Mr Blair said that while Saddam was eventually found not to have a weapon of mass destruction, his regime had retained the "intent and intellectual know-how" to produce chemical and nuclear weapons once UN inspectors had pulled out. He conceded that, since 1998, regime change in Baghdad had been an aim of the US government but said that Britain had always wanted to go down the diplomatic route. But September 11 attacks were a watershed event.
"My assessment of risk prior to September 11 was that Saddam was a menace, that he was a threat, he was a monster, but we would have to try and make best," said Mr Blair. "Up to September 11 we thought he was a risk but we thought it was worth trying to contain it. Crucially, after September 11 the calculus of risk changed. "After September 11, our view, the American view, changed and changed dramatically. The primary consideration for me was to send an absolutely powerful, clear and unremitting message that, after September 11, if you were a regime engaged in WMD, you had to stop."
Mr Blair's only slightly uncomfortable moment came when he was asked about a BBC television interview last month in which he was asked if he would still have gone to war even had he known at the time there were no weapons of mass destruction. His reply at the time was: "I would still have thought it right to remove him. Obviously you would have had to use and deploy different arguments about the nature of the threat."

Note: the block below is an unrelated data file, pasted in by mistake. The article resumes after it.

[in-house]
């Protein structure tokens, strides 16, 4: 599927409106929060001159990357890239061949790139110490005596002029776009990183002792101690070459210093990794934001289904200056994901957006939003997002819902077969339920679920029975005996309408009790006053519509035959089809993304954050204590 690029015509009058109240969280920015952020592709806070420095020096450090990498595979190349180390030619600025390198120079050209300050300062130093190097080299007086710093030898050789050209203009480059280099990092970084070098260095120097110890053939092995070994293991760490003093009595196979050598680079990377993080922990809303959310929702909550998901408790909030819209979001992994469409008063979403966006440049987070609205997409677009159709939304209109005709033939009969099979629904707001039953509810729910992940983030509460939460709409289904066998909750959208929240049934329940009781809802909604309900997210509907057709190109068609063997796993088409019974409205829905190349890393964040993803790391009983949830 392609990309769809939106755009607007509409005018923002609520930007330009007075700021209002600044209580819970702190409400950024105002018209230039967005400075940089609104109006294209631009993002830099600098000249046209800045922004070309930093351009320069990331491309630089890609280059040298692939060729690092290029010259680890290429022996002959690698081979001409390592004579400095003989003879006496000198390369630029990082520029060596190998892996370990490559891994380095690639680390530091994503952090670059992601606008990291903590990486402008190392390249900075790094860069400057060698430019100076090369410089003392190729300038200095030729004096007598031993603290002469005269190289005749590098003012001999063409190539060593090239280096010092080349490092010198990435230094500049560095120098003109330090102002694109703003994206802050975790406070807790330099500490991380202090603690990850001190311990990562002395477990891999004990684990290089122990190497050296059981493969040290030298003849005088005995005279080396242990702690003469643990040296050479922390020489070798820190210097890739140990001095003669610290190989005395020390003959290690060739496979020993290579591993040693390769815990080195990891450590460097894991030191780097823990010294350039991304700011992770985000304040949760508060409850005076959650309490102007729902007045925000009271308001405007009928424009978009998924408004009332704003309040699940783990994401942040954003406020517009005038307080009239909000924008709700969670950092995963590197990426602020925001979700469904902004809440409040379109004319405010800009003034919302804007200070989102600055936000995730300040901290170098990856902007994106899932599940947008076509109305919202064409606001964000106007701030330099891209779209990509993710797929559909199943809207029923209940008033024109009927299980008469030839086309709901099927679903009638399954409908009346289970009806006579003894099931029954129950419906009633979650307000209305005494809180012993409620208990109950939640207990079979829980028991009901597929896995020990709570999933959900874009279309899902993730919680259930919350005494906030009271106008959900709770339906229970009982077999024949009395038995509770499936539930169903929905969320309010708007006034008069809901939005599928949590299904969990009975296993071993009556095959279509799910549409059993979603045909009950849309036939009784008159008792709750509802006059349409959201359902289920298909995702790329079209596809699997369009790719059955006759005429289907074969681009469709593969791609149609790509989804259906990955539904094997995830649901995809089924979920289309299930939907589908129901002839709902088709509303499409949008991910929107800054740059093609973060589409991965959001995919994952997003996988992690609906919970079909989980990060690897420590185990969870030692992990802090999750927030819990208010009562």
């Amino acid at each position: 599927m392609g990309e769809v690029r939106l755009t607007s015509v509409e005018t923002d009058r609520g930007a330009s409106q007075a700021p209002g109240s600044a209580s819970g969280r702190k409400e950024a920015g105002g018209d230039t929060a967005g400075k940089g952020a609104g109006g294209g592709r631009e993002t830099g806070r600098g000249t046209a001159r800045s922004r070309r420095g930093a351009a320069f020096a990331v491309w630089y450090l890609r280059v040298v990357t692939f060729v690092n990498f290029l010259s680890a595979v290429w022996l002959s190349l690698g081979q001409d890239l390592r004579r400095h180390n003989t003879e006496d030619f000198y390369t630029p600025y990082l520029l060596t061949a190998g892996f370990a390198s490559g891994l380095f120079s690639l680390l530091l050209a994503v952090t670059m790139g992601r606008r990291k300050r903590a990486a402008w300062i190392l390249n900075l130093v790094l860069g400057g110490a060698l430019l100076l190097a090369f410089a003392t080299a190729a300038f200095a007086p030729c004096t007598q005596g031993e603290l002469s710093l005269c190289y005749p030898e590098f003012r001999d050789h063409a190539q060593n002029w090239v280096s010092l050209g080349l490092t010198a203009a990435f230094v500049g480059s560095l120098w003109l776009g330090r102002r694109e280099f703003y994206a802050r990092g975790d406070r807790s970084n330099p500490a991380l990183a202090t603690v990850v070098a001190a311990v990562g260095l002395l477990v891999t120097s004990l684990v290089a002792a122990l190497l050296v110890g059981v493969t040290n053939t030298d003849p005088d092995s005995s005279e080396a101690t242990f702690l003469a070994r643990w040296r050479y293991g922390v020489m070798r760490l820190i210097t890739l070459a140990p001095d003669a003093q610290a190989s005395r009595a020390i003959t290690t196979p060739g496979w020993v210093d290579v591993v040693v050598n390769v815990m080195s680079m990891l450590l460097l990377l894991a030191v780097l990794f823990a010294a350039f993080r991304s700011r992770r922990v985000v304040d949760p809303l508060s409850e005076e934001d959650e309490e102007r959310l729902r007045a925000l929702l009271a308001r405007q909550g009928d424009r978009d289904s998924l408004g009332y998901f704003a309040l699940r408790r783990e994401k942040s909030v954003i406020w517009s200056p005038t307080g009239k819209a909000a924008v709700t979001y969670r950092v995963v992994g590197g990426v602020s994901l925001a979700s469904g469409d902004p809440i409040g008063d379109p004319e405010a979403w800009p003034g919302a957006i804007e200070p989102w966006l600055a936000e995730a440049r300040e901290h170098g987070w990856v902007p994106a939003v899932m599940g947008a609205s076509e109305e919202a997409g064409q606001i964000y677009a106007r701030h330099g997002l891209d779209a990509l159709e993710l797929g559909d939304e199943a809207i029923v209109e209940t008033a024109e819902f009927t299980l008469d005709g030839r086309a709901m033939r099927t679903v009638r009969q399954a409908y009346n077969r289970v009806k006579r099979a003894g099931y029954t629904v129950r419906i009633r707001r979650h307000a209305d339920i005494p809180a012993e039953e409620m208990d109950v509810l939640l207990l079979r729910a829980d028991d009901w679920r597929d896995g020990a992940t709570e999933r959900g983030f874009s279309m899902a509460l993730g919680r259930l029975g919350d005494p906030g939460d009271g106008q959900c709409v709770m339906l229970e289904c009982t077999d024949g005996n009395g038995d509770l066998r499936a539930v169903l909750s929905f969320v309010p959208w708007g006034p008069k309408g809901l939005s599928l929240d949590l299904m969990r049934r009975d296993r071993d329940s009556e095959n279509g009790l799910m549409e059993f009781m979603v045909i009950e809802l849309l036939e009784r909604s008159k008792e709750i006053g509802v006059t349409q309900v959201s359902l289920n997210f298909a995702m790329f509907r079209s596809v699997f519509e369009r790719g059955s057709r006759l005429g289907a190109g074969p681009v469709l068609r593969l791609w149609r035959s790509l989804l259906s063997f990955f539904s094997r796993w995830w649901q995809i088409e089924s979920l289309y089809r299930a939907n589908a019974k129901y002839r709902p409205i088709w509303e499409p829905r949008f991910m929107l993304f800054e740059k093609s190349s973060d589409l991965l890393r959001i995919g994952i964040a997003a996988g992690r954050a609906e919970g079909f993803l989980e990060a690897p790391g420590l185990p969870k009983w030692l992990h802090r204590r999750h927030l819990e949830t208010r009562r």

Yesterday, he smiled at the inquiry panel, chaired by Sir John Chilcot. "Even with all my experience in dealing with interviews, it still indicates that I have got something to learn about it," said Mr Blair. Many in the room muttered amused disbelief. He went on to claim that he had not meant it to come out that way. "Obviously, all I was saying was you cannot describe the nature of the threat in the same way if we knew then what we know now."
On the legality of the war, Mr Blair reiterated his position that he believed UN Resolution 1441, passed in late 2002, validated military action. The inquiry board, made up of five titled and retired civil servants, who have already been criticised for their lack of incisive questioning, did not press him on why Russia, China, the French and other members of the UN Security Council advised at the time that an invasion would be illegal.
Mr Blair, who used expansive gestures with his hands throughout the questioning, agreed that unequivocal backing from the United Nations for the war would have made "life a lot easier". But he said that Mr Bush decided the UN Security Council's support "wasn't necessary". He also denied that insufficient thought went in to post-war planning, though he said things obviously would have been done differently "if we knew then what we know now".
Mr Blair blamed the death and chaos in post-war Iraq on al Qa'eda and strife fomented by Iran. "People didn't think that al Qa'eda and Iran would play the role that they did. It was really the external elements of al Qa'eda and Iran that really caused this mission very nearly to fail." Critics will say that most of us learnt little from Mr Blair's performance yesterday. Sceptics might argue that it was in his best interests that we did not.